Personally I lost faith in politicians and banksters long ago. Rather than sit around bemoaning the situation, which will change nothing, I took matters into my own hands and have made a tidy sum, thanks to their incompetence, and I’m in line to make considerably more.

    In fact, my view of the crooks has now changed to a far more favorable one in the last few years. I couldn’t have made my free investment returns without their greed and idiocy.

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  • ant
    I disagree with the article. If govt spending goes into infrastructure projects, which are needed at present (houses for instance), this would not lead to white elephants, it would employ people and put money into their pockets; cuts in spending on social services, libraries, public sector salaries should be reversed, also putting money into peoples’ pockets. Money circulating through retail banks does not disappear; yes, it may get sat on more than usual (building those reserves), and yes, reform is needed, particularly ring-fencing retail banks and controlling speculation. But austerity doesn’t work, as we’re seeing, and it hasn’t in the past. I’m with Keynes and Krugman.

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  • bankster
    Of course the govt can borrow – from its people, overseas investors, etc. Everyone wants to lend to the UK govt. That’s why gilt yields are so low. Debt has never been so cheap.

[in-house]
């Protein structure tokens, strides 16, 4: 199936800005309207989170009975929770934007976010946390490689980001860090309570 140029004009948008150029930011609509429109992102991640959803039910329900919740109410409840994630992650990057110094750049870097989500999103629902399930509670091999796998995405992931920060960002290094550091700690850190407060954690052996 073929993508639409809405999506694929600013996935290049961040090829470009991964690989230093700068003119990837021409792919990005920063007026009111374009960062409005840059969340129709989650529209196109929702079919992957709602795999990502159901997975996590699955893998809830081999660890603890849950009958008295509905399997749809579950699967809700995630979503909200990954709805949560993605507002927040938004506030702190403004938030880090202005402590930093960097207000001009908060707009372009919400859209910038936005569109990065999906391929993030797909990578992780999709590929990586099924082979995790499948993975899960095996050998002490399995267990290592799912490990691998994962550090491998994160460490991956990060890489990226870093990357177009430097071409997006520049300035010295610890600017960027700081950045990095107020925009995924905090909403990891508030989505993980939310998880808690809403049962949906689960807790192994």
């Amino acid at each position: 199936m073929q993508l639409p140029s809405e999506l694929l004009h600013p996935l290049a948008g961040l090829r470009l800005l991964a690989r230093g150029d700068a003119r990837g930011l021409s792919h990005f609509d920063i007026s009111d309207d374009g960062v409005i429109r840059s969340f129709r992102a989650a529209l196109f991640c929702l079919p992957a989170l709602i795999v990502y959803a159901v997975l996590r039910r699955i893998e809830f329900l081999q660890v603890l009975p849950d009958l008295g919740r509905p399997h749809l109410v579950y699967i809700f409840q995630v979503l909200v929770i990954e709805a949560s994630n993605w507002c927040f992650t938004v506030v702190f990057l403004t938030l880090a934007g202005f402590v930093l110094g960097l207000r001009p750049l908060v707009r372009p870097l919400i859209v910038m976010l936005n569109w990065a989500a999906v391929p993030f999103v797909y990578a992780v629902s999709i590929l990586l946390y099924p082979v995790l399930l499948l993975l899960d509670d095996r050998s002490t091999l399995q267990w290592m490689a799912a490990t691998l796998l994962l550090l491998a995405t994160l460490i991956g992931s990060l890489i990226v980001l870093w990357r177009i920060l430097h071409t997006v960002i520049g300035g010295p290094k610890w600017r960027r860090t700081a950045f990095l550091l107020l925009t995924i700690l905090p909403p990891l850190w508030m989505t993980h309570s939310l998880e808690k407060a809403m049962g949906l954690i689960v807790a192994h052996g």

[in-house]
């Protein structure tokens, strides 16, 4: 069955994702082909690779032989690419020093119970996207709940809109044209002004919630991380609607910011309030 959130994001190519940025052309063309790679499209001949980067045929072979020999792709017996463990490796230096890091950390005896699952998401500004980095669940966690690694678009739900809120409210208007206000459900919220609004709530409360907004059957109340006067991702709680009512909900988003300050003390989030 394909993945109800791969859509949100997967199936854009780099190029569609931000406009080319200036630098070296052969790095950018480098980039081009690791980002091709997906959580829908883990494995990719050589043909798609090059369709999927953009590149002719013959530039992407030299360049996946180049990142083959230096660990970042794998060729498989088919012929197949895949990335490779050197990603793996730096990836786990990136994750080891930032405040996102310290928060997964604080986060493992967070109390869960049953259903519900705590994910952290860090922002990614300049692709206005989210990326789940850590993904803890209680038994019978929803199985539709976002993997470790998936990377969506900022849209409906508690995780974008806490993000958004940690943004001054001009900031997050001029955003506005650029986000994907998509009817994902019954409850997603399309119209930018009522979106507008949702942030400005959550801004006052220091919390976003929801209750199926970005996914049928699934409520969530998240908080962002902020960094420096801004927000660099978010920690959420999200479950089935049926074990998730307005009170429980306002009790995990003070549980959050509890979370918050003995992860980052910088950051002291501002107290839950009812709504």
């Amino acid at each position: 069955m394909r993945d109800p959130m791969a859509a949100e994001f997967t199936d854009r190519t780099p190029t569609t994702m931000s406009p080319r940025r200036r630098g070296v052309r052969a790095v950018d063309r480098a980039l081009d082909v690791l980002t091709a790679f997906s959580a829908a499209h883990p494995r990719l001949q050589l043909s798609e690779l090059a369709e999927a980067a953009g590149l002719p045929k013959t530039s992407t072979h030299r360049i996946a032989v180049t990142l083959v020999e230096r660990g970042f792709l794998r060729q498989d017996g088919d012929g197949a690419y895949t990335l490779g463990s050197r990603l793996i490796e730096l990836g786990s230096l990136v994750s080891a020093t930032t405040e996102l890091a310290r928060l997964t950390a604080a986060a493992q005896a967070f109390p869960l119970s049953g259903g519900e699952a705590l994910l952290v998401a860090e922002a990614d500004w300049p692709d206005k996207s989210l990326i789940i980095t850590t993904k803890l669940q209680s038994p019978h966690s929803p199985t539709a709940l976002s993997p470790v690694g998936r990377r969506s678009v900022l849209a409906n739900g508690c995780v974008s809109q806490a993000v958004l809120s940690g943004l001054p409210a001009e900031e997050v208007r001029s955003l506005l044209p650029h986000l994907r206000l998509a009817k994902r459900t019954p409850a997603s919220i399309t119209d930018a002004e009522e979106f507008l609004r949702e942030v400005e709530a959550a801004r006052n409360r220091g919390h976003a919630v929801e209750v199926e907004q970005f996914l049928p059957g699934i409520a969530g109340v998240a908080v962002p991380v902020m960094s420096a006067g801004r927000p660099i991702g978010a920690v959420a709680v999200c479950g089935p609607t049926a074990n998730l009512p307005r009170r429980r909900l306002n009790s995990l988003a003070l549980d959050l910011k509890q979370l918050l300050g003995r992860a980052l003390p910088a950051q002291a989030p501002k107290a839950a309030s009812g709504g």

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  • @LTF: have you read this: http://gregpytel.blogspot.co.uk/2012/06/keynesian-approach-would-not-work.html ? Do you understand an argument that Keynesian method would not work as the financial system does not perform the money multiplying function? Keynes did not envisage such situation.

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  • ant
    Yes I read it – quite quickly so may miss something – but I don’t accept the premise. Money spent by govt is spent; that has a benefit. The argument seems to be saying that banks will sit on increasing amounts of money the more the govt spends, thus ensuring continued depression, or lapsing back into it. Theoretically possible I suppose but doesn’t make sense to me. And previous experience doesn’t bear it out either. I note the author gives no specific examples of such an event. Indeed his whole economic outlook seems predicated on a single theoretical argument, and these never hold good in economics, or not for long.

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  • @LTF: you clearly do not understand the money multiplier effect. “Theoretically possible I suppose but doesn’t make sense to me.” It actually happens in practice NOW: banks are not lending.

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  • No, and I’m not sure there is anything to understand. This chap is a bit of a one-track blogger who seems to have a limited amount to say, repeating a somewhat obtuse notion, and capital letters won’t change my view. Perhaps you’d elucidate